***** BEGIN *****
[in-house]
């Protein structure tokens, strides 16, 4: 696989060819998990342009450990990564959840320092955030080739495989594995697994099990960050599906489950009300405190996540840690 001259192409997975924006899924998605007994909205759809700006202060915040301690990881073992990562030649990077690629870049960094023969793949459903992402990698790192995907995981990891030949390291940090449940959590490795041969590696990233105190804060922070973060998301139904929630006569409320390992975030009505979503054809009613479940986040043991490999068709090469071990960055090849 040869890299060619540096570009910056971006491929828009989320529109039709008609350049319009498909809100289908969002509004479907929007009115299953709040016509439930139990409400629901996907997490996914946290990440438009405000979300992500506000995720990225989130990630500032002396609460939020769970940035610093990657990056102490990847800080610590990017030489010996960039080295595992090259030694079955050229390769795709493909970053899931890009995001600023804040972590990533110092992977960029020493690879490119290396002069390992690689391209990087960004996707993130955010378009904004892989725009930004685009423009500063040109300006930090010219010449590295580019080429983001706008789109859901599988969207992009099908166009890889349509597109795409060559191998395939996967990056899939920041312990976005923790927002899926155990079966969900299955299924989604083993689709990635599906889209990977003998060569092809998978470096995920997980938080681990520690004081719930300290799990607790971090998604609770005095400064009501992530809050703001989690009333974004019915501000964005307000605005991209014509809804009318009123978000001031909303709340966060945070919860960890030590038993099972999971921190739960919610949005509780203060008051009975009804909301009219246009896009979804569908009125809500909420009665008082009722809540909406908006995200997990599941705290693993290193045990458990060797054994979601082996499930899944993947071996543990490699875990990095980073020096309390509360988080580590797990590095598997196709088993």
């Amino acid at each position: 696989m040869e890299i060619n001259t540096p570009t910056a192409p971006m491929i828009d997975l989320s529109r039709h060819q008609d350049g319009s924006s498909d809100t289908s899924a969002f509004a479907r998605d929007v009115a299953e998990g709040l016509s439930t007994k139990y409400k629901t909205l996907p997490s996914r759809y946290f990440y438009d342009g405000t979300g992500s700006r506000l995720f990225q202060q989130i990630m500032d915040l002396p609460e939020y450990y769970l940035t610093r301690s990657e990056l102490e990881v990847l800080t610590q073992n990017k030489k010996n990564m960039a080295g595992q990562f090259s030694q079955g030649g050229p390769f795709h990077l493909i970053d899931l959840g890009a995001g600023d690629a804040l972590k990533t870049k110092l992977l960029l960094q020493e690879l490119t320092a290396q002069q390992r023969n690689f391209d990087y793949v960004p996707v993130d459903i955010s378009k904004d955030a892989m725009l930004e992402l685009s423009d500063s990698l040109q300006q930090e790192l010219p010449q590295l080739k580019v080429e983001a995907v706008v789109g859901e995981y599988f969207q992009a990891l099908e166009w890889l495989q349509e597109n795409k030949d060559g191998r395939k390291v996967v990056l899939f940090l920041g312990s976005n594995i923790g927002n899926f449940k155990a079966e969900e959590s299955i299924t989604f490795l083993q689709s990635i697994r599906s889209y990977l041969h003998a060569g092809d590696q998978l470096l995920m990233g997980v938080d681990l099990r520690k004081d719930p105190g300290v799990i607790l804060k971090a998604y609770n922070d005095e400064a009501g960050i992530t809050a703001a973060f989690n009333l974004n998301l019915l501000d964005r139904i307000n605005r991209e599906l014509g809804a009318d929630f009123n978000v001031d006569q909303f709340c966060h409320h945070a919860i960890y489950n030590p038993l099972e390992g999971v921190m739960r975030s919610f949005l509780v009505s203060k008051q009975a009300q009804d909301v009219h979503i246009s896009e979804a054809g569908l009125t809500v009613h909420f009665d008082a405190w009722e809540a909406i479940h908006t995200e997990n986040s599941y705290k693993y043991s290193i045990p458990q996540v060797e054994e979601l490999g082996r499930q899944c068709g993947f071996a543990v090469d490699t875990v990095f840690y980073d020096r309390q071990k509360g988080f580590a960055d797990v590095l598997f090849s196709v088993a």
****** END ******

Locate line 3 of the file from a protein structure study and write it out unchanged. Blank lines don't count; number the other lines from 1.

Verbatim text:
């Amino acid at each position: 696989m040869e890299i060619n001259t540096p570009t910056a192409p971006m491929i828009d997975l989320s529109r039709h060819q008609d350049g319009s924006s498909d809100t289908s899924a969002f509004a479907r998605d929007v009115a299953e998990g709040l016509s439930t007994k139990y409400k629901t909205l996907p997490s996914r759809y946290f990440y438009d342009g405000t979300g992500s700006r506000l995720f990225q202060q989130i990630m500032d915040l002396p609460e939020y450990y769970l940035t610093r301690s990657e990056l102490e990881v990847l800080t610590q073992n990017k030489k010996n990564m960039a080295g595992q990562f090259s030694q079955g030649g050229p390769f795709h990077l493909i970053d899931l959840g890009a995001g600023d690629a804040l972590k990533t870049k110092l992977l960029l960094q020493e690879l490119t320092a290396q002069q390992r023969n690689f391209d990087y793949v960004p996707v993130d459903i955010s378009k904004d955030a892989m725009l930004e992402l685009s423009d500063s990698l040109q300006q930090e790192l010219p010449q590295l080739k580019v080429e983001a995907v706008v789109g859901e995981y599988f969207q992009a990891l099908e166009w890889l495989q349509e597109n795409k030949d060559g191998r395939k390291v996967v990056l899939f940090l920041g312990s976005n594995i923790g927002n899926f449940k155990a079966e969900e959590s299955i299924t989604f490795l083993q689709s990635i697994r599906s889209y990977l041969h003998a060569g092809d590696q998978l470096l995920m990233g997980v938080d681990l099990r520690k004081d719930p105190g300290v799990i607790l804060k971090a998604y609770n922070d005095e400064a009501g960050i992530t809050a703001a973060f989690n009333l974004n998301l019915l501000d964005r139904i307000n605005r991209e599906l014509g809804a009318d929630f009123n978000v001031d006569q909303f709340c966060h409320h945070a919860i960890y489950n030590p038993l099972e390992g999971v921190m739960r975030s919610f949005l509780v009505s203060k008051q009975a009300q009804d909301v009219h979503i246009s896009e979804a054809g569908l009125t809500v009613h909420f009665d008082a405190w009722e809540a909406i479940h908006t995200e997990n986040s599941y705290k693993y043991s290193i045990p458990q996540v060797e054994e979601l490999g082996r499930q899944c068709g993947f071996a543990v090469d490699t875990v990095f840690y980073d020096r309390q071990k509360g988080f580590a960055d797990v590095l598997f090849s196709v088993a």